puget-sound-loggersI love hiking and exploring new hiking trails. There are so many in Washington and I feel really blessed to be living here. I also enjoy just being in my recliner and spending a lazy day with no plans. I am really a homebody at heart.

          Do you have a personal motto?
          Live a life of grace and generosity. None of us are perfect and we live in an imperfect world. Let’s make the best out of it!

          Who is the person you most admire?
          My mother. She is the most energetic and curious person that I know. We don’t always see eye to eye, but I admire the passion she brings to all she does. I just hope I can be as full of life as she is when I am her age.

          What is your favorite place to go in Seattle?
          I must say that I have too many places to name one. But I always find myself in awe when I drive south down I-5 on a sunny day and find myself face to face with the awesome view of snow capped Rainier.

          If you could travel anywhere in the world, where would you go?
          I would love to spend some extended time in Costa Rica. I spent part of my childhood there and have wonderful memories that still bring me warmth.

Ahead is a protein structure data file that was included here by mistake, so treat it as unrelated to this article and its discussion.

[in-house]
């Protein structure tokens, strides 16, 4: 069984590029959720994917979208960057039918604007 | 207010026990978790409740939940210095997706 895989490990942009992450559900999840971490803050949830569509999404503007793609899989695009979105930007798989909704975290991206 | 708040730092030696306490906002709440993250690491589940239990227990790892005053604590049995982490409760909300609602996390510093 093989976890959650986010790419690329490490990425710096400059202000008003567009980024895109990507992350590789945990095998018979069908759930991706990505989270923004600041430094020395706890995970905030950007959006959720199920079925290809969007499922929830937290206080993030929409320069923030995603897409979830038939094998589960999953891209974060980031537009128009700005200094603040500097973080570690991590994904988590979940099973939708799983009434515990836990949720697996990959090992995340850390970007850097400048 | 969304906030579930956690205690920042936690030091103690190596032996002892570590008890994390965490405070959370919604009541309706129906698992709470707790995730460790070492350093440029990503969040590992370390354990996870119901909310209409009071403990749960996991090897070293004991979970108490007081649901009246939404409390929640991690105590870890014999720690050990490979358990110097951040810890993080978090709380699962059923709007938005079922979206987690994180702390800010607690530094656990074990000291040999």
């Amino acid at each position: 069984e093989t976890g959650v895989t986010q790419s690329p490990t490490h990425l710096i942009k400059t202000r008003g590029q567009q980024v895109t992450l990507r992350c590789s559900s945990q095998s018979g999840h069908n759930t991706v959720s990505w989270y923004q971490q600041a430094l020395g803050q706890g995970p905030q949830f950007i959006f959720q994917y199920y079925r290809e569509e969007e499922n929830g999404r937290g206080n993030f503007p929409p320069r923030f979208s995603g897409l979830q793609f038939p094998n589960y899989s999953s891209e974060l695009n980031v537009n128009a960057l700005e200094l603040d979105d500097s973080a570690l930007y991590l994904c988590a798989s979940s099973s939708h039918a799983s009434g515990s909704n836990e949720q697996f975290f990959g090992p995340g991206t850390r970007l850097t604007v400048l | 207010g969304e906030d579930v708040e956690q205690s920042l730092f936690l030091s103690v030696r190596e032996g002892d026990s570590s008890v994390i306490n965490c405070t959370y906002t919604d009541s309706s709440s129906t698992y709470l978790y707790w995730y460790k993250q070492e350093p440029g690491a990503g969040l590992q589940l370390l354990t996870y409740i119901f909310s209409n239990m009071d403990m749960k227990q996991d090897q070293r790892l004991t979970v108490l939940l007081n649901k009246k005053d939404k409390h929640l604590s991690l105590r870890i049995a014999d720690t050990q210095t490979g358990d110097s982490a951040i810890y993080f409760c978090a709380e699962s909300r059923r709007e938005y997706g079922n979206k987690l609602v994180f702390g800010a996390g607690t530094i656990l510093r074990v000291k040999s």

What is your favorite restaurant?
          There is a Korean restaurant called Ka-Won in Lynnwood where the food is very good and pretty authentic – although can be pretty spicy too.

          red-soxMariners, Sounders, or Seahawks?
          I must say… Red Sox! (sorry…)

          iPhone, Android, or Windows Phone?
          I’m not much of a gadget person. I had a flip phone until about a year ago when people told me to join the 21st century and buy an iPhone. I probably would still be happy with a regular phone.

          What career could you see yourself in if you weren’t an oncologist?
          Probably a teacher. I think I would have been a good junior high history teacher.